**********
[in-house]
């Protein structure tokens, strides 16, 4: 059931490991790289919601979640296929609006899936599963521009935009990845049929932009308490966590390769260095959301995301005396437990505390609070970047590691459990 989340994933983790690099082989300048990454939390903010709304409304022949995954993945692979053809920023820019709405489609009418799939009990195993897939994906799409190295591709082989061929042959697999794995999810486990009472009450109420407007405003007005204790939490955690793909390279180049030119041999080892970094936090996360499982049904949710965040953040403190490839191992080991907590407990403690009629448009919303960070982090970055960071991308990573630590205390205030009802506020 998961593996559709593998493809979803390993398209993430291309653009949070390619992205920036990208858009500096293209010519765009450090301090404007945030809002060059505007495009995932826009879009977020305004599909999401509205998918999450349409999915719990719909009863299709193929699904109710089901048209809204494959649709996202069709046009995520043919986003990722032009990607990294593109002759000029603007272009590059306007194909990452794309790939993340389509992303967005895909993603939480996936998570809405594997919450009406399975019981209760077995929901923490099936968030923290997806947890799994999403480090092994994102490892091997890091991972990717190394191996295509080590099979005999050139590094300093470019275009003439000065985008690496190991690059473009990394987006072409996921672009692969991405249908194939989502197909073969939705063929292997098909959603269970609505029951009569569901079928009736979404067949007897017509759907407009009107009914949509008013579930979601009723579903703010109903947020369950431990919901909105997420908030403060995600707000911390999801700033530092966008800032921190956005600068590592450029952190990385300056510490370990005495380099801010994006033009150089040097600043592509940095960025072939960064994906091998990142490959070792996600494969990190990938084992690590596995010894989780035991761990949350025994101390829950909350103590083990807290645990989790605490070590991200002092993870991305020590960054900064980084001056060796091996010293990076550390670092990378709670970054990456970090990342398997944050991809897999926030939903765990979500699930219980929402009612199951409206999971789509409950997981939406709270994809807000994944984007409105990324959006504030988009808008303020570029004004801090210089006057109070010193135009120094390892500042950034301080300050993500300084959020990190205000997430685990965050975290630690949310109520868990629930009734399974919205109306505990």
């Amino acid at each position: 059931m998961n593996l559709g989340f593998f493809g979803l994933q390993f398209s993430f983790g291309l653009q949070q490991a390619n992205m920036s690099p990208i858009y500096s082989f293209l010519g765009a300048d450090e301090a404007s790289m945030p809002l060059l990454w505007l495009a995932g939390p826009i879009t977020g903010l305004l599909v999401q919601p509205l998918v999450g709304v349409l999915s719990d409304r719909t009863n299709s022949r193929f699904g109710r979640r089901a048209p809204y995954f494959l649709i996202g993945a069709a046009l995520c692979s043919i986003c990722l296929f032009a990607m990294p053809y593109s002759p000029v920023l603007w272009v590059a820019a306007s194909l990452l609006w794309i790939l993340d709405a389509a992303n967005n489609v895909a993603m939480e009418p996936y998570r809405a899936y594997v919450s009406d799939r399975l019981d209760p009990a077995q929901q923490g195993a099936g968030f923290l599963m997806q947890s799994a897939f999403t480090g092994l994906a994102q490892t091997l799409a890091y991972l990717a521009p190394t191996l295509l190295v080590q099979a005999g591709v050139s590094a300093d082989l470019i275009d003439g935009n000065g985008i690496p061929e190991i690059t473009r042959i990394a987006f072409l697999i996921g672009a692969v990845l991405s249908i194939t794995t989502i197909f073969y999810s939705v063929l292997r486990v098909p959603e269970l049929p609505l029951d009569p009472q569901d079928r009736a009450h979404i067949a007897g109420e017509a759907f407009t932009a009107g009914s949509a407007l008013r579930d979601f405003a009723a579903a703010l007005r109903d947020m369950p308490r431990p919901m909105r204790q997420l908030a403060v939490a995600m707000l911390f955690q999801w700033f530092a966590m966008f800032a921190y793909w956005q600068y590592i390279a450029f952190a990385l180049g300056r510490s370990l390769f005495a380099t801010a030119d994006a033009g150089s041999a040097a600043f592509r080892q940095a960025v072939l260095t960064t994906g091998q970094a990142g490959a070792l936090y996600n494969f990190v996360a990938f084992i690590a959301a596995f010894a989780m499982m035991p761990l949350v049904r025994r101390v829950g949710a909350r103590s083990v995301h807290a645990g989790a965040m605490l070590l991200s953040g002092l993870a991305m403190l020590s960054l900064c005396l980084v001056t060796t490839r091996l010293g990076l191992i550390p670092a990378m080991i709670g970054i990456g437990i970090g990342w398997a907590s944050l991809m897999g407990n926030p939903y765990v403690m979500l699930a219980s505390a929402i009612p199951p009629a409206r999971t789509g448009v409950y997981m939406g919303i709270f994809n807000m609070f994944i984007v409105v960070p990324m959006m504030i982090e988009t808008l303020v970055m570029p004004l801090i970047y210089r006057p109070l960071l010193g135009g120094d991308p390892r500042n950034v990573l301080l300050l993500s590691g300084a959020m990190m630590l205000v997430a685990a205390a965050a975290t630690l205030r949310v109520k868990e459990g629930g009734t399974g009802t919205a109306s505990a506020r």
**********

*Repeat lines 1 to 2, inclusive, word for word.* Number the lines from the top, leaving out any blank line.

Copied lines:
[in-house]
């Protein structure tokens, strides 16, 4: 059931490991790289919601979640296929609006899936599963521009935009990845049929932009308490966590390769260095959301995301005396437990505390609070970047590691459990 989340994933983790690099082989300048990454939390903010709304409304022949995954993945692979053809920023820019709405489609009418799939009990195993897939994906799409190295591709082989061929042959697999794995999810486990009472009450109420407007405003007005204790939490955690793909390279180049030119041999080892970094936090996360499982049904949710965040953040403190490839191992080991907590407990403690009629448009919303960070982090970055960071991308990573630590205390205030009802506020 998961593996559709593998493809979803390993398209993430291309653009949070390619992205920036990208858009500096293209010519765009450090301090404007945030809002060059505007495009995932826009879009977020305004599909999401509205998918999450349409999915719990719909009863299709193929699904109710089901048209809204494959649709996202069709046009995520043919986003990722032009990607990294593109002759000029603007272009590059306007194909990452794309790939993340389509992303967005895909993603939480996936998570809405594997919450009406399975019981209760077995929901923490099936968030923290997806947890799994999403480090092994994102490892091997890091991972990717190394191996295509080590099979005999050139590094300093470019275009003439000065985008690496190991690059473009990394987006072409996921672009692969991405249908194939989502197909073969939705063929292997098909959603269970609505029951009569569901079928009736979404067949007897017509759907407009009107009914949509008013579930979601009723579903703010109903947020369950431990919901909105997420908030403060995600707000911390999801700033530092966008800032921190956005600068590592450029952190990385300056510490370990005495380099801010994006033009150089040097600043592509940095960025072939960064994906091998990142490959070792996600494969990190990938084992690590596995010894989780035991761990949350025994101390829950909350103590083990807290645990989790605490070590991200002092993870991305020590960054900064980084001056060796091996010293990076550390670092990378709670970054990456970090990342398997944050991809897999926030939903765990979500699930219980929402009612199951409206999971789509409950997981939406709270994809807000994944984007409105990324959006504030988009808008303020570029004004801090210089006057109070010193135009120094390892500042950034301080300050993500300084959020990190205000997430685990965050975290630690949310109520868990629930009734399974919205109306505990």